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Architecture Overview

The distributed parallel performance analysis architecture described in this paper has been recently designed and prototyped at Dresden University of Technology in Dresden, Germany. Based on the experience gained from the development of the performance analysis tool Vampir, the new architecture uses a distributed approach consisting of a parallel analysis server, which is supposed to be running on a partition of a parallel clustered environment, and a visualization client running on a remote graphics workstation. Both components interact with each other over a socket based network connection. In the discussion that follows, the parallel analysis server together with the visualization client will be referred to as VNG. The major goals of the distributed parallel approach can be formulated as follows:

  1. Keep performance data close to the location where they originally were created
  2. Perform event data analysis in parallel to achieve increased scalability where speed-ups are on the order of 10 to 100
  3. Allow for a fast and easy to use performance data analysis from remote end-user platforms

VNG consists of two major components, analysis server (vngd) and visualization client (vng). Each can run on a different kind of platform. Figure 1 depicts an overview of the envisioned overall architecture. Boxes represent modules of the components whereas arrows indicate the interfaces between the different modules. The thickness of the arrows is supposed to give a rough measure of the data volume to be transferred over an interface whereas the length of an arrow represents the expected latency for that particular link.

Figure 1: Architecture Overview

On the left hand side of Figure 1 we can see the analysis server, which is to be executed on a dedicated segment of a parallel machine having access to the trace data generated by an application being traced. The server is a heterogeneous program (MPI combined with pthreads), which consists of worker and boss processes. The workers are responsible for trace data storage and analysis. Each of them holds a part of the overall trace data to be analyzed. The bosses are responsible for the communication to the remote clients. They decide how to distribute analysis requests among the workers and once the analysis requests are completed, the bosses merge the results into one response that is to be sent to the client.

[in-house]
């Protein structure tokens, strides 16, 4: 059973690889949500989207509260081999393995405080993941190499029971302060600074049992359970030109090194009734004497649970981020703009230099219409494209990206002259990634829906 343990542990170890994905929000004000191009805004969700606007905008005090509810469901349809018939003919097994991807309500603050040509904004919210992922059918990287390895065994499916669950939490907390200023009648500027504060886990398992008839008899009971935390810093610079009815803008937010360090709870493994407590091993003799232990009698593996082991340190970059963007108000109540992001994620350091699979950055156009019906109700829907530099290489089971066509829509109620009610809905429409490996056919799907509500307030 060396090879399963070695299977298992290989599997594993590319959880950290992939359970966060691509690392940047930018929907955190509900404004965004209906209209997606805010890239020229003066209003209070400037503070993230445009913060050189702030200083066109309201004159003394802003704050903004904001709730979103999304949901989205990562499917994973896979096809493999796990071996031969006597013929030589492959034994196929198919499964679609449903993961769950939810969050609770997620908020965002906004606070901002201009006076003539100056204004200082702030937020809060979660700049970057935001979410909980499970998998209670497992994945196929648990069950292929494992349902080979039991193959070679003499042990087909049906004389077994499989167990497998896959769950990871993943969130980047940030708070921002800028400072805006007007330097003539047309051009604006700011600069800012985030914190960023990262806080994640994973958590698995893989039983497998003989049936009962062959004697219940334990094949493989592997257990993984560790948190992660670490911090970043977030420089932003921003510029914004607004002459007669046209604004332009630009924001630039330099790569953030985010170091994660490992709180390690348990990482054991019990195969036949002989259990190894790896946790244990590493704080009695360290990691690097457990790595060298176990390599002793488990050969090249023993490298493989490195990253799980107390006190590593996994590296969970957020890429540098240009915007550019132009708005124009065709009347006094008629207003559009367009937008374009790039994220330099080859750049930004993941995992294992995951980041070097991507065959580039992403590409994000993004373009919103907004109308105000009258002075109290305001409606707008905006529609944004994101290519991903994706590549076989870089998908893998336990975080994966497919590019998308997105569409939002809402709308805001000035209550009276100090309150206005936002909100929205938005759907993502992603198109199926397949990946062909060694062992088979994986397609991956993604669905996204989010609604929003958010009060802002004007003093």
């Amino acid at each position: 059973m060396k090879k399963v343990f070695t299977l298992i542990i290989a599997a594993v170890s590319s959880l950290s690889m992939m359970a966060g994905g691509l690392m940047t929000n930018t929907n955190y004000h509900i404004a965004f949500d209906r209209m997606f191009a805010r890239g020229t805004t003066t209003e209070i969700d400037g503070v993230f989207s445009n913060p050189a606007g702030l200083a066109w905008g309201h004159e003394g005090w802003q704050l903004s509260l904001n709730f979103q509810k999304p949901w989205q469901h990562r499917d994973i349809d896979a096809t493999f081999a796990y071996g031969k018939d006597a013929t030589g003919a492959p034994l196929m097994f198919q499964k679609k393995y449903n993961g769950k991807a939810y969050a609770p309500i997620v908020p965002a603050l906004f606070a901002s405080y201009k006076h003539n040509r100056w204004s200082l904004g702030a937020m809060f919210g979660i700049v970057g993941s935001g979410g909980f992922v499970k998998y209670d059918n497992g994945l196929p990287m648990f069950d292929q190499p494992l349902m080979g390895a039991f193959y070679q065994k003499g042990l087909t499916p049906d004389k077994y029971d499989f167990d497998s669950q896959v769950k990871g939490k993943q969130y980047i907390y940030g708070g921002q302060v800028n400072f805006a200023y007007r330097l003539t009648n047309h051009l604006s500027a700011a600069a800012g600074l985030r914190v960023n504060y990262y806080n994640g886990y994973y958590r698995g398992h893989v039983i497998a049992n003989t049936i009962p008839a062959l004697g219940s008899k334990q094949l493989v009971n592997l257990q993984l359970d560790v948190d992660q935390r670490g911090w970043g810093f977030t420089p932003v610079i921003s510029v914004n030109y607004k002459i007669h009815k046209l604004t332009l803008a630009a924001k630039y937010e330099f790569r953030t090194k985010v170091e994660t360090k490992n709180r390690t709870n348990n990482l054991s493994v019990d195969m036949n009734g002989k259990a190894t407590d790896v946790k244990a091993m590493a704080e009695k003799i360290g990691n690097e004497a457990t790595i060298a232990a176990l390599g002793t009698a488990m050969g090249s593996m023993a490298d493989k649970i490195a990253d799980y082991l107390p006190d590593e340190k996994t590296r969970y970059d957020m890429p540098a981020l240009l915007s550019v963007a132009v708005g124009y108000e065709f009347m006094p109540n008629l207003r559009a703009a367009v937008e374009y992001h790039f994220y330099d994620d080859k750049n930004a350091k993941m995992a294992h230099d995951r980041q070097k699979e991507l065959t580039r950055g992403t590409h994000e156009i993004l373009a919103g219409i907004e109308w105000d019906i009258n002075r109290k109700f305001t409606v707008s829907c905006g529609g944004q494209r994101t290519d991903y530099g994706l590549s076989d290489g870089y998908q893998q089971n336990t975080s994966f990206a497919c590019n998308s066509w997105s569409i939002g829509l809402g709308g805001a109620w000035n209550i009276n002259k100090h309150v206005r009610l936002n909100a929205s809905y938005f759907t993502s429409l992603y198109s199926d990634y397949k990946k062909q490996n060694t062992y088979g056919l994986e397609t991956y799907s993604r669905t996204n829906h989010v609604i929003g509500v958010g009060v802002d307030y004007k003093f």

The right hand side of Figure 1 depicts the visualization client(s) running on a local desktop graphics workstation. The client is freed from time consuming calculations. Therefore, it has a straightforward sequential GUI implementation. The look and feel is very similar to performance analysis tools like Vampir, Jumpshot[9] and others[2]. For visualization purposes, it communicates with the analysis server according to the user's inputs. Multiple clients can connect to the analysis server at the same time.

As mentioned above, the shape of the arrows indicates the quality of the communication links with respect to throughput and latency. Knowing this, we can deduce that the client-to-server communication was designed to not require high bandwidths. In addition, only moderate latencies are required in both directions. Two types of data are transmitted: control information and condensed analysis results. Following this approach, the goal of parallel analysis on the server and remote visualization is achieved. The big arrows connecting the program traces with the worker processes indicate that high bandwidth is a major goal to get fast access to whatever segment of the trace data the user is interested in. This is achieved by reading data in parallel by the worker processes.

To support multiple client sessions, the server makes use of multi-threading on the boss and worker processes. The next section provides detailed information about the analysis server architecture.

next up previous
Next: Analysis Server Up: A Distributed Performance Analysis Previous: Introduction